Even with different levels of justified oversight, oversight and regulations can be made obsolete by technology, noted David Hirschorn, director of radiology informatics at Staten Island University Hospital, who represented the American College of Radiology at the meeting.
Hirschorn pointed out that mobile medical apps designed for diagnostic interpretation of radiology images display very small images, and he agreed that they should fall under FDA regulation. However, the lines between a medical display for a mobile device and a commercial display will soon blur with the speed of technological advances. Do we need clarity about software that is developed specifically for mobile applications versus Web-based applications to display images? Shouldn't a radiologist be able to determine if the quality of a mobile display or the size of an image is appropriate?
Bernie Liebler, director of technology and regulatory affairs of the Advanced Medical Technology Association (AdvaMed), agreed with Hirschorn that the FDA can't control how a particular piece of hardware, such as a display monitor, is used, no matter how it may or may not be regulated.
He also pointed out that even after FDA validation, complex medical software will have yet-to-be-discovered bugs. How will the FDA deal with the issue of bugs in mobile app software designed for data collection and automatic transfer? What happens when a $39 device with an app for patient self-monitoring gravitates to moving data from a personal health record (PHR) to an electronic health record (EHR) and displaces an FDA-approved $1,000 device used for this purpose?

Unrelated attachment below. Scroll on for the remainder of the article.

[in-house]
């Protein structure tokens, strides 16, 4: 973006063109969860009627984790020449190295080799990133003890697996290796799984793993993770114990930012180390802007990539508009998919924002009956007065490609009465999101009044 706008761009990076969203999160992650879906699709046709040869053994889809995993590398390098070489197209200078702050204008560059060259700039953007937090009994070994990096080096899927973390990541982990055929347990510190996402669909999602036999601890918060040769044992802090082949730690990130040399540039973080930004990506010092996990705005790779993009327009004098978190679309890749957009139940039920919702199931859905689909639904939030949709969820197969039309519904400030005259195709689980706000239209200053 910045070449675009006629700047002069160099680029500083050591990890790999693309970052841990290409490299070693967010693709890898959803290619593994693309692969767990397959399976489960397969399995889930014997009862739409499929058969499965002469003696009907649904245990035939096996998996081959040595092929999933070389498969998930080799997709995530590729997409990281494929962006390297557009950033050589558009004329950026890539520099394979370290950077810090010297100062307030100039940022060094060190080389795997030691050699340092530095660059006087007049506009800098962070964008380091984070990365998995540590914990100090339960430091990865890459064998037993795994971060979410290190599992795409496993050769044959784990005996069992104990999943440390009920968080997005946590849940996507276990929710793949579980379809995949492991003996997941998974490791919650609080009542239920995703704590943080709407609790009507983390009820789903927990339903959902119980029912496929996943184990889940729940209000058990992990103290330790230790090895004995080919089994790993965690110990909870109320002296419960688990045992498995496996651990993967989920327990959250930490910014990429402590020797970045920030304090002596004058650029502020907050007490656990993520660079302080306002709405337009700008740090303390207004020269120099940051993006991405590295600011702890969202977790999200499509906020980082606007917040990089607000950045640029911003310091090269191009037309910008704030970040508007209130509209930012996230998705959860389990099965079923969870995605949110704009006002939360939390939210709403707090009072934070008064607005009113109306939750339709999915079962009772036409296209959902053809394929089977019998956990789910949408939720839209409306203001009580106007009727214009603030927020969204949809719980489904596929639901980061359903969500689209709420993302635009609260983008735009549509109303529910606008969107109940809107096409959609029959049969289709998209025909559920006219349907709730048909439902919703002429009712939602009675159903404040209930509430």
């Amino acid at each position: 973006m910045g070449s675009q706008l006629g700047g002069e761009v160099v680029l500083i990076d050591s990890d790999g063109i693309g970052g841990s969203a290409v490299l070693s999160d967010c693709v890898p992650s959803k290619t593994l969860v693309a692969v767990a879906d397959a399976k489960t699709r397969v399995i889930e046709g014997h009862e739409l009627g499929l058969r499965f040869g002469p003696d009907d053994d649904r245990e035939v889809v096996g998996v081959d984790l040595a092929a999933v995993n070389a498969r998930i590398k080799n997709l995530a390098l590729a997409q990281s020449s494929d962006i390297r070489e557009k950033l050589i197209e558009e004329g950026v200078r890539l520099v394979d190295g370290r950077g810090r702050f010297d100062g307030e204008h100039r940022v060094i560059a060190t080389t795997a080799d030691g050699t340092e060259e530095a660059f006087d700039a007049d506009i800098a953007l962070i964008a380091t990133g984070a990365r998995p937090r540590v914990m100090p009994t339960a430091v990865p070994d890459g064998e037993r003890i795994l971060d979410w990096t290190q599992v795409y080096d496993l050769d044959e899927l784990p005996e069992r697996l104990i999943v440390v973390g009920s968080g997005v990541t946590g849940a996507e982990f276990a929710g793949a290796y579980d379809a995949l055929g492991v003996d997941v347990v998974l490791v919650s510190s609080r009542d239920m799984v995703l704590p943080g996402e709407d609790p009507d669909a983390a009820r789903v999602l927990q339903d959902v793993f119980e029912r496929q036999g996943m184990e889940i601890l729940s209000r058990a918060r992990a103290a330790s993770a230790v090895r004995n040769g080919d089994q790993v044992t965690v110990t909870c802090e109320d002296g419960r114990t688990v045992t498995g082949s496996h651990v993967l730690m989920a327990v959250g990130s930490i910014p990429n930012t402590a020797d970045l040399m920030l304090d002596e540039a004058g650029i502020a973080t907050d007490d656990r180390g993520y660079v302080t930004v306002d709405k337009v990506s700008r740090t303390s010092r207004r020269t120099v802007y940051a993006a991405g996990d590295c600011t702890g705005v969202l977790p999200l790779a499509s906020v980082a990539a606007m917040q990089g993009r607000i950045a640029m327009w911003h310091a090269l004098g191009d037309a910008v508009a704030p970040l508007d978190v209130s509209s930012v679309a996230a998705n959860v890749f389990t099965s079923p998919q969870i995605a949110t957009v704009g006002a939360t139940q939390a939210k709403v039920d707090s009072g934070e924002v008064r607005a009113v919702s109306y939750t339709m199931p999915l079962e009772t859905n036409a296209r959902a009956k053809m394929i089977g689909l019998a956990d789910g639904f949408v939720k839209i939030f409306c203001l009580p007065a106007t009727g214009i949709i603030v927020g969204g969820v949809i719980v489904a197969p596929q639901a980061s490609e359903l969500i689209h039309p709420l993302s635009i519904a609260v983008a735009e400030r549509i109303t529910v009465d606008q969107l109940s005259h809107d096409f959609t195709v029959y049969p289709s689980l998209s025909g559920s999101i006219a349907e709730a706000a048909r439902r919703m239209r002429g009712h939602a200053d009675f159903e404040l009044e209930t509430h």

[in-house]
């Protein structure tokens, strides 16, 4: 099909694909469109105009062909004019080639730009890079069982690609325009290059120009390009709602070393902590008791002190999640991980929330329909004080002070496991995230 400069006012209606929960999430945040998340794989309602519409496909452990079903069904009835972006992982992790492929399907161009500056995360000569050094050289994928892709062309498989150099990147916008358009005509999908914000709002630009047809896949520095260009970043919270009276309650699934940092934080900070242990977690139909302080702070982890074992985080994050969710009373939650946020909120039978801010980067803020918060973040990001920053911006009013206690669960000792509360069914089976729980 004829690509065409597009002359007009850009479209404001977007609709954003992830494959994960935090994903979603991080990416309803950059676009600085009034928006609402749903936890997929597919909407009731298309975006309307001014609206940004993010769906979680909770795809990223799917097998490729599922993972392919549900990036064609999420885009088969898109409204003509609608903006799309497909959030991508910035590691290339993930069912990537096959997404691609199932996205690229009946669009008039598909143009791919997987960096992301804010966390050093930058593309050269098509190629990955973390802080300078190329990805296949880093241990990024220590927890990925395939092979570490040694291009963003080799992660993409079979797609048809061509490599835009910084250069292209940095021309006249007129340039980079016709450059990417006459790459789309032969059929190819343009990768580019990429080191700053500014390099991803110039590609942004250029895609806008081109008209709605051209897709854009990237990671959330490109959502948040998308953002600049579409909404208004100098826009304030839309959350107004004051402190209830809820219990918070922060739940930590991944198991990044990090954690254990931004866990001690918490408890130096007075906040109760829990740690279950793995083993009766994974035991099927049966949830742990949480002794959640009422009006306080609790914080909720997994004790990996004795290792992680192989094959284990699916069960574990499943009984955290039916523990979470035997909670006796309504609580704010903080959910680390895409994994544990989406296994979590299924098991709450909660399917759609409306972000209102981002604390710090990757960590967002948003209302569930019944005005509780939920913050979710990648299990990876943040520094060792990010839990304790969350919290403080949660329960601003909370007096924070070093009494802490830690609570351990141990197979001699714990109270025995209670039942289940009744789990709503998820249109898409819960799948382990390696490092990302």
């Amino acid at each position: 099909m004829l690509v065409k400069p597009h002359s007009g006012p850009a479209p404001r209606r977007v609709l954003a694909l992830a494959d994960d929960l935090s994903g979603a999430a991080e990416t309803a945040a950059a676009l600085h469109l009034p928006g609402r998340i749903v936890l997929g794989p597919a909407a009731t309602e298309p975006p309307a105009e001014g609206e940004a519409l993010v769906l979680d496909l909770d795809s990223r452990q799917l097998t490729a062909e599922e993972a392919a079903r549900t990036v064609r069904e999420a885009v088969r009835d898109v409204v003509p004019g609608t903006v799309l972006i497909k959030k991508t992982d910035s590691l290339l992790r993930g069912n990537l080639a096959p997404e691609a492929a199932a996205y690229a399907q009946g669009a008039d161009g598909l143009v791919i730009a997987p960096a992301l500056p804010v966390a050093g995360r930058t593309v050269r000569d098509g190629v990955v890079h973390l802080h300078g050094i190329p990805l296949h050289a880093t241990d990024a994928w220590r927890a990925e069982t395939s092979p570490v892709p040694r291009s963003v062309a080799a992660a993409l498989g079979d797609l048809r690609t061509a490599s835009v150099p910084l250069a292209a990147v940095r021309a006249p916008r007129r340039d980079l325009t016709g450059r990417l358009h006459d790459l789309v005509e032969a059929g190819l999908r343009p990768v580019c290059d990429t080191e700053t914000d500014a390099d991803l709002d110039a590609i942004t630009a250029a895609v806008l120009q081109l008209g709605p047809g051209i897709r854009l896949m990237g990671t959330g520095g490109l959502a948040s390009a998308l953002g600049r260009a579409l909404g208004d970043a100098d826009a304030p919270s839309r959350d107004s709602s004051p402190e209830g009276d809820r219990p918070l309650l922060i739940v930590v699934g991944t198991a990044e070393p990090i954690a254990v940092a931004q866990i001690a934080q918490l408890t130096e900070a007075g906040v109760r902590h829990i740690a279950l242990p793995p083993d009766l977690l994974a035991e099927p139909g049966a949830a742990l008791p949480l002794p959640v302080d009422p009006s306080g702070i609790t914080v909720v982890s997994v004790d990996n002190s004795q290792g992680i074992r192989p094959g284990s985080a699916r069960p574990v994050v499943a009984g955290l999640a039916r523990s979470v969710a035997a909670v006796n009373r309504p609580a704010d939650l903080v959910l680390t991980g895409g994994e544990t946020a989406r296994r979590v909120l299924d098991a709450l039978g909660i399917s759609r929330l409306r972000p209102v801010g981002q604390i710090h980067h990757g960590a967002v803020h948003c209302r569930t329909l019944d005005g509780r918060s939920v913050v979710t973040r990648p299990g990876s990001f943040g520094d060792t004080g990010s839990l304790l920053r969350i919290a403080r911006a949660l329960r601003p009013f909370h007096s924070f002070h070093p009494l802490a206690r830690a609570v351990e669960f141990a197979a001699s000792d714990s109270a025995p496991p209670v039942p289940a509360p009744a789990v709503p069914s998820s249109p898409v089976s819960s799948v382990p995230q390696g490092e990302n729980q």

Daisy chaining and data analysis
How to deal with the transfer of data from one device to another, or daisy chaining, generated much discussion. So also did the issue of data analysis. There was general consensus that each app should be responsible for maintaining the integrity of data transfer, but when the data are being analyzed for potential clinical decision-making, the app that performs analysis should be regulated. But precisely how should the FDA regulate an app that might integrate data from multiple apps from multiple vendors, each of which might not know how their data are being merged? That question was raised repeatedly.
Maintaining security for data that were not used for a clinical purpose in the originating unregulated app -- but that might be transferred to a different app -- concerned more than one panelist.
"Security must be built in," Hirschorn emphasized. "You can't assume that someone else is going to take care of security. Both patients and physicians need to see health information in a secure manner. Developers need to plan for security, just as they need to plan software development to meet a quality standard."